The process of clearing and settlement is highly essential in grasping how money and assets transfer between you and the share market. For example, if you purchase 100 Marico shares, it is important to comprehend how much time it takes for the broker to send them to your Demat account. This concept can also be applied when selling stocks.
A thorough comprehension of the clearing and settlement process is essential to truly understand the market structure. Therefore, we will take a closer look at the mechanics behind buying a stock and subsequently receiving it in your DEMAT account.
What happens when you buy a stock?
Let’s assume on Monday, you purchased 100 shares of Reliance Industries for Rs.1,000/- each – the sum total amounting to Rs.1,00,000/- (100 * 1000).
This day is referred to by brokers as the ‘T Day’. If you intend to place the stock in your Demat account for an extended period of time rather than an intraday trade, the broker will check if you possess enough funds to cover the cost; in this instance, they’ll need Rs.1,00,000/- stored in your trading account. The order will not go through unless these resources are available.
Let’s assume the trading day is executed by Stoxbox (please confirm if there are same steps. In the original article, the assumptions are based on Zerodha. If not, delete the text)
On T day, the broker sends a contract note to your registered email id. It is like a bill outlining every one of your daily transactions, including the trade reference number and breakdown of fees charged by the broker – information you may want to save for future reference.
Day 2 – Trade Day + 1 (T+1 day, Tuesday)
Brokers refer to the day after the transaction day as T+1 day. On this day, traders have the option of selling the stocks they bought the previous day, and this is known as Buy Today, Sell Tomorrow (BTST) or Acquire Today, Sell Tomorrow (ATST).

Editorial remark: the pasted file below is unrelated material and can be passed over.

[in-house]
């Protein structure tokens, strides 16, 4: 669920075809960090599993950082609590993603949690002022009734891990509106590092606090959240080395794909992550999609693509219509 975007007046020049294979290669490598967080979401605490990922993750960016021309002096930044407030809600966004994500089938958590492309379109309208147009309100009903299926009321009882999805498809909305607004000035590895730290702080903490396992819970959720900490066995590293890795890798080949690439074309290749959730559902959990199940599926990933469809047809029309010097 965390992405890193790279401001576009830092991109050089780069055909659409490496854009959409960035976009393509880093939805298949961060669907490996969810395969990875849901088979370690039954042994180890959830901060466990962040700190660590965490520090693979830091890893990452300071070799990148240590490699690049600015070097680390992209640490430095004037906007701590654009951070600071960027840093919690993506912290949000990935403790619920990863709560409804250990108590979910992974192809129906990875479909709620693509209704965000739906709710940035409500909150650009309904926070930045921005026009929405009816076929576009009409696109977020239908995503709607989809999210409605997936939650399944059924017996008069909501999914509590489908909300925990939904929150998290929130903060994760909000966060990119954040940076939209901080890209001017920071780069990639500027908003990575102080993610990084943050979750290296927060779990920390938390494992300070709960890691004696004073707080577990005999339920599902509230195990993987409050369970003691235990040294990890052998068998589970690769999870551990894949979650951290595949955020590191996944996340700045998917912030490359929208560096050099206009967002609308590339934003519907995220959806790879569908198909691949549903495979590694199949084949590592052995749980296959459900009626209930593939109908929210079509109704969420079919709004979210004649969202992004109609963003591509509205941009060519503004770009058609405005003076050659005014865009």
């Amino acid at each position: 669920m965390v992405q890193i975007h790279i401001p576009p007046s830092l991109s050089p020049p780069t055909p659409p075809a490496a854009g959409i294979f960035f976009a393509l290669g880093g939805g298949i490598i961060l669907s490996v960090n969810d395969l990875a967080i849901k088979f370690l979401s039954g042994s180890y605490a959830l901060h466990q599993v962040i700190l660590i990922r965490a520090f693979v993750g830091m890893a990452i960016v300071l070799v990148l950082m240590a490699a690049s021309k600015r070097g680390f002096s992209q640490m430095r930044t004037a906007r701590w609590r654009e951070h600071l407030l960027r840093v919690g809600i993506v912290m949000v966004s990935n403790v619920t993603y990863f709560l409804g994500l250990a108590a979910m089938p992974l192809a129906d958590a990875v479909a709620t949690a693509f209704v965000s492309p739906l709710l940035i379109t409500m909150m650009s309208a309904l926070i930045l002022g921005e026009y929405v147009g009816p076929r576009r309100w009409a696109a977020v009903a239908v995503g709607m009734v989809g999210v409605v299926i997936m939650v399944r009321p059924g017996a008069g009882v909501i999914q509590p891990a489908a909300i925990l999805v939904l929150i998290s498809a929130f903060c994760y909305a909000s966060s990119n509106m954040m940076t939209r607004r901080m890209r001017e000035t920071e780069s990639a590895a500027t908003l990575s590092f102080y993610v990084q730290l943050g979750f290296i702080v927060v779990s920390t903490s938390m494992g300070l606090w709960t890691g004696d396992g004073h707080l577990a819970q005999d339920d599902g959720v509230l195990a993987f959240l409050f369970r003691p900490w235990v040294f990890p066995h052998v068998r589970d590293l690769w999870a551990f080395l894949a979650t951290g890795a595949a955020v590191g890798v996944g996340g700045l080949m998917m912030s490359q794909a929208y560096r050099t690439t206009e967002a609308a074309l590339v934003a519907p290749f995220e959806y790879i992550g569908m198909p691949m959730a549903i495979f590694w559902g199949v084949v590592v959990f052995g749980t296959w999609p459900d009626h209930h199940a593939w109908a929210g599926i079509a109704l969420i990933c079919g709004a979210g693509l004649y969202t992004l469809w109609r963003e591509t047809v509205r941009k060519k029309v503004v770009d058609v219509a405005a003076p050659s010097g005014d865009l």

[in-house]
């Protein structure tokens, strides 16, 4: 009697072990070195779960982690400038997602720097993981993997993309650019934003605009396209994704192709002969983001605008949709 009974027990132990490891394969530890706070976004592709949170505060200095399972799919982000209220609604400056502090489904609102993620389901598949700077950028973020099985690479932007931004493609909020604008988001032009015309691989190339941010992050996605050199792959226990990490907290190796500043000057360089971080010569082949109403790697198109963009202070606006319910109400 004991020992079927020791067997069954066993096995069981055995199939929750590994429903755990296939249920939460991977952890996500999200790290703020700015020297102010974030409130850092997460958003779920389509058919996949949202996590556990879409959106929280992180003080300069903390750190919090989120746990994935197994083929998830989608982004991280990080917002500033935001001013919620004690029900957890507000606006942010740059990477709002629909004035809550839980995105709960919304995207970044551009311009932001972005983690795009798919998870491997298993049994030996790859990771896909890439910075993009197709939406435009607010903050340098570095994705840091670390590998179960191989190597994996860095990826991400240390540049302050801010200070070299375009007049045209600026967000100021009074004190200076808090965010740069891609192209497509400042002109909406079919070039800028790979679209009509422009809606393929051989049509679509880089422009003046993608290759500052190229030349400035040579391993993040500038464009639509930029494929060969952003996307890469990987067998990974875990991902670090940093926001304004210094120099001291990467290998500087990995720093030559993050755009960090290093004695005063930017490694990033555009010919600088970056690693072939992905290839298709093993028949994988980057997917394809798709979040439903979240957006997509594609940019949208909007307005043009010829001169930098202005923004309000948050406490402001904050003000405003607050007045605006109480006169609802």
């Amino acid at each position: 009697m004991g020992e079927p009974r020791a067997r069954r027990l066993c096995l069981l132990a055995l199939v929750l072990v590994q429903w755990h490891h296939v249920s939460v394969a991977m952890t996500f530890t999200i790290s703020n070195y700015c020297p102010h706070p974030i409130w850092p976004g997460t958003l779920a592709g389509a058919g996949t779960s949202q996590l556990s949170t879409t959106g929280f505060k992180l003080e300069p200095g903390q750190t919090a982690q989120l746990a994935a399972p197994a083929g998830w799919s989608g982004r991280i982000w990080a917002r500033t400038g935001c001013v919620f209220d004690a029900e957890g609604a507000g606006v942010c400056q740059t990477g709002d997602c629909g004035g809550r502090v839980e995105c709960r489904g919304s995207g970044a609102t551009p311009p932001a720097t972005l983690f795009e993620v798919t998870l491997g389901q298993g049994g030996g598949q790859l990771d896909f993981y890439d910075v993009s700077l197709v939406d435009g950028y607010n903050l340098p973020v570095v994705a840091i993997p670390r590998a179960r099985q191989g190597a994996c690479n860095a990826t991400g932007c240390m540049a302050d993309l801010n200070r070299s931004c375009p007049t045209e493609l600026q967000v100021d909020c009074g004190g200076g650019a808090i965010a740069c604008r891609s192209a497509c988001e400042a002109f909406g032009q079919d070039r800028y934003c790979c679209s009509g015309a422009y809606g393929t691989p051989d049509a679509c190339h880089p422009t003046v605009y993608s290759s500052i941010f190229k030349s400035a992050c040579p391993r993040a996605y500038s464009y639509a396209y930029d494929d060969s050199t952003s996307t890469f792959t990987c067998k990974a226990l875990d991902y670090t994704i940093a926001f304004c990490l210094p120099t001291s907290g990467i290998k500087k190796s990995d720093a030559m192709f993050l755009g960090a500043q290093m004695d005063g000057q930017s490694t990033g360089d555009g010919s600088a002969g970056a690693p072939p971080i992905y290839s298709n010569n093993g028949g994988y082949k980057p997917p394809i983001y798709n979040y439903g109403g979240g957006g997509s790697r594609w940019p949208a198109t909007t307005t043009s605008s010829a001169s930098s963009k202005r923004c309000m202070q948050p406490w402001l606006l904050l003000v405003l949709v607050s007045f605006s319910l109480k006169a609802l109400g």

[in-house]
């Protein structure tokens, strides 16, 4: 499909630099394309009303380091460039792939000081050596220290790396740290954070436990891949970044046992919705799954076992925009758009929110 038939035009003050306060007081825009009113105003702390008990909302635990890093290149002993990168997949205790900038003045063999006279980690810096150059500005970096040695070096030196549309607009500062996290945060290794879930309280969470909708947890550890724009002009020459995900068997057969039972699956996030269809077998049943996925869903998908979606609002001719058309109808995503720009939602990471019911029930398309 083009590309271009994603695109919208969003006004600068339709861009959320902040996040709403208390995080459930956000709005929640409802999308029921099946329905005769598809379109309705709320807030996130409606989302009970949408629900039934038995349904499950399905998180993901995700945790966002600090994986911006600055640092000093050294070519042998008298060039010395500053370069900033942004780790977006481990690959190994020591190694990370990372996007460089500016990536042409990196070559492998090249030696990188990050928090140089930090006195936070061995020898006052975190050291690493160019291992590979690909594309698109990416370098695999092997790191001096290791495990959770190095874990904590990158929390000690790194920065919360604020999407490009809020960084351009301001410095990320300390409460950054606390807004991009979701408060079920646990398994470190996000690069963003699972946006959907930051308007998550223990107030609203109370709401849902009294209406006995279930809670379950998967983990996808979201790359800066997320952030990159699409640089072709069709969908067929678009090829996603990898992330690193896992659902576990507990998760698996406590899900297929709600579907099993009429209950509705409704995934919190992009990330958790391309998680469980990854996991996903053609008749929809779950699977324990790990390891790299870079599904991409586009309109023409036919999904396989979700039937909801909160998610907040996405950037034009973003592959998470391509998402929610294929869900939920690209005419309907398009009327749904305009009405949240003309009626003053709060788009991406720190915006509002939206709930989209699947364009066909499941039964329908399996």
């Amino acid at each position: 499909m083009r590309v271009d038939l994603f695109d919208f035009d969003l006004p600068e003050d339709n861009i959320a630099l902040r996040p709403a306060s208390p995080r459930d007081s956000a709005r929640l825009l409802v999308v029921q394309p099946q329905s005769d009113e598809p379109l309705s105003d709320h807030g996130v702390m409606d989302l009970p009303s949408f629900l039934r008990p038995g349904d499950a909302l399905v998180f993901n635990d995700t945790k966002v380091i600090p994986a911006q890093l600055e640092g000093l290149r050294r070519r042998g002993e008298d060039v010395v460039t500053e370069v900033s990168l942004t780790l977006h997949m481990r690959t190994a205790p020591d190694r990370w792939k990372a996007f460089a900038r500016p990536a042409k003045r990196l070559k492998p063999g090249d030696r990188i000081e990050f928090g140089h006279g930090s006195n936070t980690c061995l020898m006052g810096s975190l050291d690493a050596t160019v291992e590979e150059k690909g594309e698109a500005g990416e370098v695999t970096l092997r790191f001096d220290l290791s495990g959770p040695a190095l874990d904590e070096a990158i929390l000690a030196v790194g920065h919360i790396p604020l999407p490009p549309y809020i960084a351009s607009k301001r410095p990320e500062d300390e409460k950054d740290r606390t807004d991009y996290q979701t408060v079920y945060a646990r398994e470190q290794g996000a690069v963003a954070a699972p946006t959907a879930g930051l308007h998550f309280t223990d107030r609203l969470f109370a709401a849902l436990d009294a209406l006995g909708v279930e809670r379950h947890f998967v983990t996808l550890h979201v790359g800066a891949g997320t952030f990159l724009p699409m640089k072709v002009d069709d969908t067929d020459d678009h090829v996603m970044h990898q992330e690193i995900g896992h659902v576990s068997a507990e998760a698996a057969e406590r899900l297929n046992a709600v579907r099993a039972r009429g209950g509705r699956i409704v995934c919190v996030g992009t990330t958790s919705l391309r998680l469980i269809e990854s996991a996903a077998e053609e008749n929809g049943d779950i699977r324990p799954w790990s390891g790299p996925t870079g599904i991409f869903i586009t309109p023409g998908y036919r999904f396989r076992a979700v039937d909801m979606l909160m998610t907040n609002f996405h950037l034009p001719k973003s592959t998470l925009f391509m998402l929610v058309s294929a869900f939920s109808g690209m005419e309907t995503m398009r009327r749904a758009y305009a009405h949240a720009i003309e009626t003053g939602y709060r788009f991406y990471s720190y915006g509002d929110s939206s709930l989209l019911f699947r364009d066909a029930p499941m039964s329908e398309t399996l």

A word of caution here is that since the stock isn’t transferred to your DEMAT account yet, there is a risk factor involved, and you may find yourself in hot water if you are caught selling something that isn’t yours. This doesn’t always happen and usually occurs when dealing with stocks that are not very liquid.
As a newcomer to the market, I would suggest you not engage in BTST trades unless you comprehend the associated risk. Let’s continue with the example. From your point of view, nothing will occur on T+1 day.
In conclusion, you placed an order to purchase 1L worth of Reliance shares, and the broker validated your funds. Then, the amount needed to pay for them was blocked in the broker’s ledger. Ultimately, after completion of post-trade processing, you can view the shares in your trading terminal – with a ‘T+1’ tag. It is possible for you to sell these immediately, but please bear in mind that this will result in a T+1 or BTST transaction, which carries risks.
Day 3- Trade Day + 2 (T+2 day, Wednesday)
On the third day, which is referred to as T+2, the exchange of funds occurs. If the customer and seller are operating via two distinct brokers, the clearing corporation will extract cash from the buyer’s broker’s pool account and credit it to the vendor’s pool account. Simultaneously, the purchaser’s DEMAT account will reflect that they own 100 shares of Reliance.
Since you buy a share on day T, they will effectively be fully settled in your Demat account by the end of T+2. In other words, it should take two days for the transaction to be completed.